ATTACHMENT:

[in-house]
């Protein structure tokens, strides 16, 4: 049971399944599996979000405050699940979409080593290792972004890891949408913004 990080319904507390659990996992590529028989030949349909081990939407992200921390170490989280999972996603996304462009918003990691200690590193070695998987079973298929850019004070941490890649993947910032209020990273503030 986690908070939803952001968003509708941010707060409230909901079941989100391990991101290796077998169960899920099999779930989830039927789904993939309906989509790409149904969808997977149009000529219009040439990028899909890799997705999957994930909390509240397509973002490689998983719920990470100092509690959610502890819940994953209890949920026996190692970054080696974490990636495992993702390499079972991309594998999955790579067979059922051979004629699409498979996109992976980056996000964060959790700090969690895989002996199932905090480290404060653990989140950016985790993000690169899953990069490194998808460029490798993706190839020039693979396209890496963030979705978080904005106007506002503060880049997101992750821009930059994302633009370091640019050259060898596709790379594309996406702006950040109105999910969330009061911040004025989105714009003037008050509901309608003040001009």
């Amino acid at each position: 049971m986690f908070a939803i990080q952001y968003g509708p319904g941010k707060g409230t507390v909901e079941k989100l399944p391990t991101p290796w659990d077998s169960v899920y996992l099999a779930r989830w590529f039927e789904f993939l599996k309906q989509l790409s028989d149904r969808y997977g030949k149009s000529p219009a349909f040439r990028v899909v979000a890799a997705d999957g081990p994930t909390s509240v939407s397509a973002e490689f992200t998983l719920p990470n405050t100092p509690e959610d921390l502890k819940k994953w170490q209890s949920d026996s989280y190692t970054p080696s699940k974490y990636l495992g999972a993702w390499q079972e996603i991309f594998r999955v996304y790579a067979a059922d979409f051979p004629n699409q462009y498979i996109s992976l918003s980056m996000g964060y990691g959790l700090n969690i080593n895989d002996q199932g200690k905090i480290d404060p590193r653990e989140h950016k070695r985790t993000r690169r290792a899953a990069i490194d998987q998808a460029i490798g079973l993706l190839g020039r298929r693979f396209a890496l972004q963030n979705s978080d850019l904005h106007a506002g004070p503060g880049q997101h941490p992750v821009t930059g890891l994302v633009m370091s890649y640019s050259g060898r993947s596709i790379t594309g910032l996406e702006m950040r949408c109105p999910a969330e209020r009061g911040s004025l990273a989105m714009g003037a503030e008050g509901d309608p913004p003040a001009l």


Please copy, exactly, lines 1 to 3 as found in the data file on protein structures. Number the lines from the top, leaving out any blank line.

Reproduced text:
[in-house]
């Protein structure tokens, strides 16, 4: 049971399944599996979000405050699940979409080593290792972004890891949408913004 990080319904507390659990996992590529028989030949349909081990939407992200921390170490989280999972996603996304462009918003990691200690590193070695998987079973298929850019004070941490890649993947910032209020990273503030 986690908070939803952001968003509708941010707060409230909901079941989100391990991101290796077998169960899920099999779930989830039927789904993939309906989509790409149904969808997977149009000529219009040439990028899909890799997705999957994930909390509240397509973002490689998983719920990470100092509690959610502890819940994953209890949920026996190692970054080696974490990636495992993702390499079972991309594998999955790579067979059922051979004629699409498979996109992976980056996000964060959790700090969690895989002996199932905090480290404060653990989140950016985790993000690169899953990069490194998808460029490798993706190839020039693979396209890496963030979705978080904005106007506002503060880049997101992750821009930059994302633009370091640019050259060898596709790379594309996406702006950040109105999910969330009061911040004025989105714009003037008050509901309608003040001009």
């Amino acid at each position: 049971m986690f908070a939803i990080q952001y968003g509708p319904g941010k707060g409230t507390v909901e079941k989100l399944p391990t991101p290796w659990d077998s169960v899920y996992l099999a779930r989830w590529f039927e789904f993939l599996k309906q989509l790409s028989d149904r969808y997977g030949k149009s000529p219009a349909f040439r990028v899909v979000a890799a997705d999957g081990p994930t909390s509240v939407s397509a973002e490689f992200t998983l719920p990470n405050t100092p509690e959610d921390l502890k819940k994953w170490q209890s949920d026996s989280y190692t970054p080696s699940k974490y990636l495992g999972a993702w390499q079972e996603i991309f594998r999955v996304y790579a067979a059922d979409f051979p004629n699409q462009y498979i996109s992976l918003s980056m996000g964060y990691g959790l700090n969690i080593n895989d002996q199932g200690k905090i480290d404060p590193r653990e989140h950016k070695r985790t993000r690169r290792a899953a990069i490194d998987q998808a460029i490798g079973l993706l190839g020039r298929r693979f396209a890496l972004q963030n979705s978080d850019l904005h106007a506002g004070p503060g880049q997101h941490p992750v821009t930059g890891l994302v633009m370091s890649y640019s050259g060898r993947s596709i790379t594309g910032l996406e702006m950040r949408c109105p999910a969330e209020r009061g911040s004025l990273a989105m714009g003037a503030e008050g509901d309608p913004p003040a001009l």